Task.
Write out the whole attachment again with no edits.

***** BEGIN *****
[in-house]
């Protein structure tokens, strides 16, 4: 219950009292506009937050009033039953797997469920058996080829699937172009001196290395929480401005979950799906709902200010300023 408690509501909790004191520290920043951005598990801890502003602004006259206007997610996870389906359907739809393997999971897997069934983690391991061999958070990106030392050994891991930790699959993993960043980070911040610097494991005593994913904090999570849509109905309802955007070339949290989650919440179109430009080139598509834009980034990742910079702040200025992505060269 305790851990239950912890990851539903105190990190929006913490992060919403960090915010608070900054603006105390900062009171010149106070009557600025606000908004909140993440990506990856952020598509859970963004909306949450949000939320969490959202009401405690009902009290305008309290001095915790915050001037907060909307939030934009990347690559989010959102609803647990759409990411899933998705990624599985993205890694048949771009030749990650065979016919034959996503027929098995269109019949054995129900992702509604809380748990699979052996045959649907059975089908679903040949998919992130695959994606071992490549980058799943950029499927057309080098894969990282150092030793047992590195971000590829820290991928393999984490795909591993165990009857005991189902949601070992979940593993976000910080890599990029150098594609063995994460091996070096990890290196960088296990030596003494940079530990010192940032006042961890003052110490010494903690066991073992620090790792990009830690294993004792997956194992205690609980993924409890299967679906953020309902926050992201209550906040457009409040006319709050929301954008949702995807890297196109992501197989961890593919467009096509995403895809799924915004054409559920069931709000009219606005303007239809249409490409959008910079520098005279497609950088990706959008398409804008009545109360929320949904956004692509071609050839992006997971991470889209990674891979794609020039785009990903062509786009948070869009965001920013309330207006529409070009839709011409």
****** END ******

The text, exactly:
[in-house]
């Protein structure tokens, strides 16, 4: 219950009292506009937050009033039953797997469920058996080829699937172009001196290395929480401005979950799906709902200010300023 408690509501909790004191520290920043951005598990801890502003602004006259206007997610996870389906359907739809393997999971897997069934983690391991061999958070990106030392050994891991930790699959993993960043980070911040610097494991005593994913904090999570849509109905309802955007070339949290989650919440179109430009080139598509834009980034990742910079702040200025992505060269 305790851990239950912890990851539903105190990190929006913490992060919403960090915010608070900054603006105390900062009171010149106070009557600025606000908004909140993440990506990856952020598509859970963004909306949450949000939320969490959202009401405690009902009290305008309290001095915790915050001037907060909307939030934009990347690559989010959102609803647990759409990411899933998705990624599985993205890694048949771009030749990650065979016919034959996503027929098995269109019949054995129900992702509604809380748990699979052996045959649907059975089908679903040949998919992130695959994606071992490549980058799943950029499927057309080098894969990282150092030793047992590195971000590829820290991928393999984490795909591993165990009857005991189902949601070992979940593993976000910080890599990029150098594609063995994460091996070096990890290196960088296990030596003494940079530990010192940032006042961890003052110490010494903690066991073992620090790792990009830690294993004792997956194992205690609980993924409890299967679906953020309902926050992201209550906040457009409040006319709050929301954008949702995807890297196109992501197989961890593919467009096509995403895809799924915004054409559920069931709000009219606005303007239809249409490409959008910079520098005279497609950088990706959008398409804008009545109360929320949904956004692509071609050839992006997971991470889209990674891979794609020039785009990903062509786009948070869009965001920013309330207006529409070009839709011409």